Who needs workers’ comp insurance in Louisiana?
Every employer in Louisiana is required to carry workers’ compensation insurance or must be approved for self-insurance. Any employee who is full- or part-time, including seasonal staff and minors, must be covered.
The few exceptions to this are domestic employees, real estate salespeople, some people who volunteer for nonprofit organizations, and some public officials.
Do you need workers’ compensation insurance in Louisiana if you are self-employed?
If a business is owned by a sole proprietor who has no employees, the owner does not need to carry workers’ compensation. This would also be the case if it’s a partnership with co-owners and no employees.
What are the penalties for not having workers’ comp insurance in Louisiana?
An employer that fails to carry workers’ compensation insurance could be fined up to $250 per employee for the first violation and $500 per employee for each subsequent violation, up to a $10,000 maximum.
An employer can also be charged with a criminal violation for willfully failing to provide workers’ compensation insurance or for providing false information to the Louisiana Workforce Commission, the entity that oversees workers’ compensation insurance in Louisiana.
The employer could also be served an injunction requiring that it stop doing business until the correct workers’ compensation policies are obtained.
What is the average cost of workers’ compensation insurance in Louisiana?
The average cost of workers’ compensation insurance in Louisiana is $1.45 per $100 of wages earned per worker.
The cost is determined by the level of risk assessed for each employee’s job. In other words, an employee whose profession involves more hazardous working conditions (construction, roofing, landscaping, etc.) would likely have a higher cost than someone who has a desk job. Your cost is based on the average risk assessment for all of your employees.
Workers’ compensation death benefits in Louisiana
If a worker dies as a result of a job-related injury, Louisiana presumes that the surviving spouse and children are dependent and entitled to benefits. There are a few conditions:
- The surviving spouse must be living with the worker at the time of death.
- For children to be eligible dependents, they must have lived with the worker at the time of death, are under age 18, or are physically or mentally incapacitated and unable to earn a living.
- Children must be under the age of 23 and full-time students.
Other family members who were financially dependent on the deceased worker might be eligible for Louisiana workers’ compensation death benefits if they are living in the deceased worker’s household. Unmarried partners are ineligible unless they’re receiving benefits on behalf of shared children.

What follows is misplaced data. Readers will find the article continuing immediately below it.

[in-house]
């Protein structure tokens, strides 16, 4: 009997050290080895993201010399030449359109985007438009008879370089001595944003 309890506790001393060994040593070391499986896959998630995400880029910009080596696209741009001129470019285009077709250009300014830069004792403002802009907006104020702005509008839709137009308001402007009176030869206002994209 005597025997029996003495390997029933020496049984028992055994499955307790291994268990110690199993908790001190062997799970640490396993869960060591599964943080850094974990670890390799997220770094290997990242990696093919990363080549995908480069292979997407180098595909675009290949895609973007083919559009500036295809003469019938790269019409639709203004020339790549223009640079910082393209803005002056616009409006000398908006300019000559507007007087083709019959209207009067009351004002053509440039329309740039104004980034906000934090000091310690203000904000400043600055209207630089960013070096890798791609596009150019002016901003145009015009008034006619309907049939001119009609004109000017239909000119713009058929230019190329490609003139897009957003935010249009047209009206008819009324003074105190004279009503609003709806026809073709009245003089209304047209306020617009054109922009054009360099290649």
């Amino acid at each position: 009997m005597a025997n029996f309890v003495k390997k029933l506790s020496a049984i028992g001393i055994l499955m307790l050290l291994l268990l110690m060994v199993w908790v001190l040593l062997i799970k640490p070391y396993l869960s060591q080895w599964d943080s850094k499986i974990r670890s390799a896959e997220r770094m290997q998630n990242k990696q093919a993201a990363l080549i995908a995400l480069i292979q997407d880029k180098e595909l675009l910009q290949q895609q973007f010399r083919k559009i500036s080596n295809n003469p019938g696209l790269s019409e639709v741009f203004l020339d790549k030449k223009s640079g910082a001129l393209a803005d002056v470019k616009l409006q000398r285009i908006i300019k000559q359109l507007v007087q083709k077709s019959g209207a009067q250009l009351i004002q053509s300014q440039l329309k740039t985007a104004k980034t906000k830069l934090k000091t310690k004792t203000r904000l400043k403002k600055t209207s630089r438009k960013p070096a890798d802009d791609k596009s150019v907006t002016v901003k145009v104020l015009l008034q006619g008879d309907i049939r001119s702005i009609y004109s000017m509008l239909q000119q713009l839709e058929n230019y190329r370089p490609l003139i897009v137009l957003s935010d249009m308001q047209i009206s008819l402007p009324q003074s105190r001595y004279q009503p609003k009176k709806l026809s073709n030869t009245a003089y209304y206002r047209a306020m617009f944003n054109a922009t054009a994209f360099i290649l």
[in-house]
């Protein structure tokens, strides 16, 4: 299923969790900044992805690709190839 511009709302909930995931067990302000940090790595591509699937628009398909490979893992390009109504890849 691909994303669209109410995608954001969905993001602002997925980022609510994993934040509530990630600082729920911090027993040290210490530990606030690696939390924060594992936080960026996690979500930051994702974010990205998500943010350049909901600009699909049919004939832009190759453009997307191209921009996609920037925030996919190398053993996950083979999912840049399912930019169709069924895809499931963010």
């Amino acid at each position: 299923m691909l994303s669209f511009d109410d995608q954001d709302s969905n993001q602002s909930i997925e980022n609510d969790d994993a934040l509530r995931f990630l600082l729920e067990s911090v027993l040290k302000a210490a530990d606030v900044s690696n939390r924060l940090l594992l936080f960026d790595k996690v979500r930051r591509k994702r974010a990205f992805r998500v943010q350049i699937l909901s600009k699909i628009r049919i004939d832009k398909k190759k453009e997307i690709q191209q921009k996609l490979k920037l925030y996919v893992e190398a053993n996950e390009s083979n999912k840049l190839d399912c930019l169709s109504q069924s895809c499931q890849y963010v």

The maximum compensation is $665 per week in 2019:
- The surviving spouse can receive 32.5% of the deceased worker’s average weekly wage.
- A surviving spouse and one child can receive 46.25%.
- A surviving spouse and two or more children can receive 65%.
- A surviving child can receive 32.5% if there is no spouse, two children would share 46.25%, and three or more children would receive 65%.
- A dependent parent can receive 32.5% if there is no spouse and no children, and two dependent parents could receive 65%.
- If there is no spouse, children, or parents, a dependent sibling could receive 32.5%, with 11% for each additional sibling up to 65%.
If there are no dependents, adult children receive $75,000 divided among them.
Workers’ compensation insurance also provides for burial and funeral expenses up to $8,500.
Workers’ comp settlements in Louisiana
If a workers’ compensation settlement is reached, in most cases, the insurer will pay the injured worker a lump sum. Once a settlement is agreed upon, it includes disability benefits and medical coverage, and the worker can no longer make claims against the insurance company or the employer related to that accident or injury.
If a worker is already receiving workers’ compensation benefits, he or she can get a commutation, which means the weekly benefits could be added up and discounted to the present value (reduced by up to 8% per year), and then paid out as a lump sum. This avoids a full and final settlement.
The workers’ compensation laws in Louisiana encourage benefits to be paid on an ongoing basis rather than as a lump sum settlement.
Workers’ compensation statute of limitations in Louisiana
In Louisiana, the worker must file a workers’ compensation claim within one year from the date of injury, or one year from the date that a disability was diagnosed. It can be no longer than two years following the date of the accident or injury.
Compare free workers’ comp quotes with Insureon
Start a free online application today to compare workers’ compensation insurance quotes from leading U.S. carriers for your small business. Insureon’s licensed agents specialize in insurance for a variety of Louisiana businesses.